# Lecture Notes

Below are the lecture notes from my course on multivariable calculus, as well as some handouts I give to students for some of the experiments in the introductory physics lab courses. Note that I update my notes each term, but this website may not link to the latest editions.

### Notes on MTH3015: Calculus III

Visualizing 3D Curves with WolframAlpha

Week 3: Vector-valued Functions; Curves

Week 4: Functions of Several Variables; Limits and Continuity

Week 5: Partial Derivatives; The Chain Rule

Week 7: Directional Derivative and Gradient

Week 8: Taylor Series and Extrema

Week 9: Double Integrals; Polar Integrals

Week 10: Triple Integrals; Cylindrical and Spherical Co-ordinates

Week 11: The Transformation Theorem

### Notes on IPL/CPS Physics Labs

**Notes on Experiment 9: Maxwell's Wheel**

Sujeet Akula

Moment of Inertia

In the first investigation, you have to measure the mass and dimensions of the wheel and compute the moments of inertia of the disk and axle, including the uncertainties. To simplify the computation drastically, we will use the quoted density of aluminum, \(\rho=2700\,\mathrm{kg}/\mathrm{m}^3\). Remember that $r$ is the radius of the axle, and $\ell$ is its length. Meanwhile, $R$ is radius of the disk and $d$ is its depth. We do not need the uncertainty in volumes or masses. We only want the uncertainty in the moments of inertia. We can start by calculating the volumes and masses. Note: I consider the center of the wheel as being a part of the axle. \begin{align} V_a &= \pi r^2 \ell \\ m_a &= \rho \pi r^2 \ell \\ V_d &= \pi\left(R^2 - r^2\right)d \\ m_d &= \rho \pi\left(R^2 - r^2\right)d \end{align} Now let's calculate the moments of inertia. \begin{align} I_a &= \frac{1}{2}\pi \rho r^4 \ell \\ \delta(I_a) &= I_a \sqrt{ \left(\frac{\delta \ell}{\ell}\right)^2 + \left(4 \frac{\delta r}{r}\right)^2} \\ I_d &= \frac{1}{2}\pi \rho d \left( R^4 - r^4 \right) \end{align} \begin{equation} \delta(I_d) = \sqrt{ \left(I_d \frac{\delta d}{d}\right)^2 + \left(2\pi \rho d\right)^2 \left[ \left(R^3\delta R\right)^2 + \left(r^3\delta r\right)^2 \right] } \end{equation} Finally, the total moment of inertia $I$ is obtained by the simple sum \begin{equation} I = I_d + I_a , \end{equation} and the uncertainty is given by \begin{equation} \delta I = \sqrt{\left(\delta I_d\right)^2 + \left(\delta I_a\right)^2} . \end{equation}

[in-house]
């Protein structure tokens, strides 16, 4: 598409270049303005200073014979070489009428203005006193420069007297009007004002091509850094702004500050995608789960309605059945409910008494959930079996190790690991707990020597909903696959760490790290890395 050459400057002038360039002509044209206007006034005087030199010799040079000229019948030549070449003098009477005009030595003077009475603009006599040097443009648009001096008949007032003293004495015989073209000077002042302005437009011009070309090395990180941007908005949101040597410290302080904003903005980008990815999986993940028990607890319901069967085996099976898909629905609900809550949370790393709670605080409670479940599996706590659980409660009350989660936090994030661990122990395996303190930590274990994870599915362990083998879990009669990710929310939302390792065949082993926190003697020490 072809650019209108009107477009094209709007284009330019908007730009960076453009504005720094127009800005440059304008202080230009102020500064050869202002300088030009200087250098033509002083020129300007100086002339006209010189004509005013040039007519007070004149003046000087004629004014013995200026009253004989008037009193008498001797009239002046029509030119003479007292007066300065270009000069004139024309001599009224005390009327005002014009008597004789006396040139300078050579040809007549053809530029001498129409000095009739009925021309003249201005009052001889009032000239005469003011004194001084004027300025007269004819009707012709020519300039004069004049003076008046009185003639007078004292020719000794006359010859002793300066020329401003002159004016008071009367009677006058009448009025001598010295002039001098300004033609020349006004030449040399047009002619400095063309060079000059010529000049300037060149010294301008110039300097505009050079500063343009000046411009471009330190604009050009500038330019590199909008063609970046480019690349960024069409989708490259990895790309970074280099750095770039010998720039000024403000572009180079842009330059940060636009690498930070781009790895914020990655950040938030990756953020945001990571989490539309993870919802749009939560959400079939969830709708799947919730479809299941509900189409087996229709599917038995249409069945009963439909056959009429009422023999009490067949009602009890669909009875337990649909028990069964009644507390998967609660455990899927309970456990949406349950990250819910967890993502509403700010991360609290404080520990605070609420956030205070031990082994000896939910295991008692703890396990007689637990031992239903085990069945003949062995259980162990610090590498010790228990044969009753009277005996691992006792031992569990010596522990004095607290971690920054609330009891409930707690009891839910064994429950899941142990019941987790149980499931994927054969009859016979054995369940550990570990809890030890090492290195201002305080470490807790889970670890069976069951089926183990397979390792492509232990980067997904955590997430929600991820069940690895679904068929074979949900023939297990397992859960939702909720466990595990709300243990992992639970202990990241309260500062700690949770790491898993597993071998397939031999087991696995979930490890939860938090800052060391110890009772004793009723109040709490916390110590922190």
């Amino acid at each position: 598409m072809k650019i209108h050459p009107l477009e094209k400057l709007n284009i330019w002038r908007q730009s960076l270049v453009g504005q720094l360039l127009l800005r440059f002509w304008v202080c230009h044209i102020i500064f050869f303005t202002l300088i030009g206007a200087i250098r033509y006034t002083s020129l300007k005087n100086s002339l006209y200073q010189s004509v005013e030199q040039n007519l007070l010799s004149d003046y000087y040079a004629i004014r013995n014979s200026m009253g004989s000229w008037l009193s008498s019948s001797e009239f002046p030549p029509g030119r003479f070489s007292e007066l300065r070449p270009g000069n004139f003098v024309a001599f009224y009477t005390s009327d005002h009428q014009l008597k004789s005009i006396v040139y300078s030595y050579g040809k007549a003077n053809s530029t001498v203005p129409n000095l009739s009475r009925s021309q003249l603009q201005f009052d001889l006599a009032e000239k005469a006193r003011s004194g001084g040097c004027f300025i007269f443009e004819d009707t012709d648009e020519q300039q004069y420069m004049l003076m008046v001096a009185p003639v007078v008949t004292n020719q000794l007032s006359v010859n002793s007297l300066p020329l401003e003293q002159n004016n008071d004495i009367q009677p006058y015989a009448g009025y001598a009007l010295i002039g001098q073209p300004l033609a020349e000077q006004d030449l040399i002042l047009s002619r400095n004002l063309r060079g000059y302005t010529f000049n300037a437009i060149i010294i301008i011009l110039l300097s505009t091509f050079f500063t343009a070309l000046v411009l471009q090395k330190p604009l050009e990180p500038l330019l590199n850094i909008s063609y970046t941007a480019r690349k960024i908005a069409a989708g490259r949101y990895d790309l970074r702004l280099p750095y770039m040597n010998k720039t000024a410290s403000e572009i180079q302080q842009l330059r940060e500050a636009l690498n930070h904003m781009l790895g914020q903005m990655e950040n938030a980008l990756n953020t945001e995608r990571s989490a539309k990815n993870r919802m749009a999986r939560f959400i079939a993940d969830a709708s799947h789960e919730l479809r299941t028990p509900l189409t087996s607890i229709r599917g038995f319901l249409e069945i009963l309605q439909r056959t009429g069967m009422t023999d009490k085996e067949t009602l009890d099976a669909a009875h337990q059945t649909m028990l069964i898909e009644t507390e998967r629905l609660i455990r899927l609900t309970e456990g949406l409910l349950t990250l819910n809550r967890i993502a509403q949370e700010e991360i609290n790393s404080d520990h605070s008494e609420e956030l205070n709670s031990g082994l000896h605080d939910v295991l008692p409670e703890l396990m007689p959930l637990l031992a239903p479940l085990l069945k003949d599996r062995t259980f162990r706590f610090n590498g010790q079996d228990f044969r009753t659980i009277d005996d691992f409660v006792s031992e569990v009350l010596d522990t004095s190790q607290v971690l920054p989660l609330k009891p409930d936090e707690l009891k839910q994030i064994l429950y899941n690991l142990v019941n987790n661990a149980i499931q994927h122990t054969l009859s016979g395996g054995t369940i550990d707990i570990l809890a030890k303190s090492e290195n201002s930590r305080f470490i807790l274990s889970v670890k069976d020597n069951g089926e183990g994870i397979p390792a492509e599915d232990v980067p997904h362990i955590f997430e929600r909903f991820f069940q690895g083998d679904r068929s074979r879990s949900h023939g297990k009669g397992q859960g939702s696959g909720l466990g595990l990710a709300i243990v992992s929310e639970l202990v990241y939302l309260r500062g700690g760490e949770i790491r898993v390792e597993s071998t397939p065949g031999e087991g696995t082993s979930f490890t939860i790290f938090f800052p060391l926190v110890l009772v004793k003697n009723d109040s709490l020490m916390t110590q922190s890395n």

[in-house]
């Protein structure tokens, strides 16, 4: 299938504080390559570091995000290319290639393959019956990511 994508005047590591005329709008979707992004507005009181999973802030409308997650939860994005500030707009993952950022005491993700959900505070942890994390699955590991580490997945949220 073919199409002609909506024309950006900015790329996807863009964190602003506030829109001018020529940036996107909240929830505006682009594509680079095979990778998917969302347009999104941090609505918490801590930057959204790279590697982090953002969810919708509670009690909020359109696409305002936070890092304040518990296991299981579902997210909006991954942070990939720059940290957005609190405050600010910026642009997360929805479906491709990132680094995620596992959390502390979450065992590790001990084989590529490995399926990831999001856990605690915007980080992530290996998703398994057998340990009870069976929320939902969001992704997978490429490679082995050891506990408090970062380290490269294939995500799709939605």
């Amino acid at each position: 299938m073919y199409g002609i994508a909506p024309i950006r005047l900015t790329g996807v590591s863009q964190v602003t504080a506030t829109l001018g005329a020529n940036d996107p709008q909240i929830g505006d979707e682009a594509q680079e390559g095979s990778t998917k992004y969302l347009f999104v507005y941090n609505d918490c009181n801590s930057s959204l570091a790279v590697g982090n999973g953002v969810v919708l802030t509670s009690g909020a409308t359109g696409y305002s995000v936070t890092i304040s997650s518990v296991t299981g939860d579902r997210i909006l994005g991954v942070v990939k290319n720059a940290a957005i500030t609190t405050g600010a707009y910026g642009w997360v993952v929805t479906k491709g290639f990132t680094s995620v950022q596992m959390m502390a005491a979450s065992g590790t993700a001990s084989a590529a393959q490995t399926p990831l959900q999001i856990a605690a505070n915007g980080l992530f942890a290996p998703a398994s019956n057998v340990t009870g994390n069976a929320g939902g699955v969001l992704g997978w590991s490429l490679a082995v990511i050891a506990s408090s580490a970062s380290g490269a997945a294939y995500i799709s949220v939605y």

Dynamics Analysis

You have taken data on the time it takes for the wheel to fully unwind given $n=8,6,4$ initial windings, and you have taken several measurements for each case. For a given choice of $n$, you will have a set of time measurements \(\left\{t_i\right\}\), and the choice of $n$. First you will calculate the vertical distance that the wheel's center of mass traveled (ignoring the string's radius): \begin{align} y_n &= 2\pi rn \\ \Rightarrow \delta(y_n) &= 2\pi n\left(\delta r\right) . \end{align} Now, we need to deal with the timing data. Start with the average and standard deviation: \begin{equation} t = \ave\left\{t_i\right\} \text{ and } \delta t = \sqrt{\left(\std\left\{t_i\right\}\right)^2 + \Delta_t^2} , \end{equation} where $\Delta_t$ is the systematic uncertainty, and we can estimate that \( \Delta_t = 0.1\,\mathrm{s} \). Since we wish to make a plot of $y$ vs $t^2$, you must next compute $t^2$, and use \(\delta\left(t^2\right) = 2t\delta t\). You can now make a plot of $y$ vs $t^2$ using $\delta y$ as the vertical error bars and $\delta\left(t^2\right)$ as the horizontal error bars. Use the website to obtain the slope and slope-uncertainty, $\mu$ and $\delta\mu$. The acceleration $a$ is very directly related to the slope: \(a = 2\mu\), and \(\delta a = 2\delta\mu\). We can now obtain the total moment of inertia according to the equations of motion. Using \begin{align} a &= \cfrac{g}{1 + \cfrac{I}{Mr^2}} \\ \Rightarrow I &= Mr^2\left(\frac{g}{a} - 1\right) . \end{align} The uncertainty in this calculation of the total moment of inertia is \begin{equation} \delta I = \sqrt{ I^2\left[ \left(\frac{\delta M}{M}\right)^2 + \left(2\frac{\delta r}{r}\right)^2 \right] + \left(\frac{Mr^2g}{a^2}\right)^2\left(\delta a\right)^2 } \end{equation} We can now compare this result to what we measured in Investigation 1.

Experiment 12: The Simple Pendulum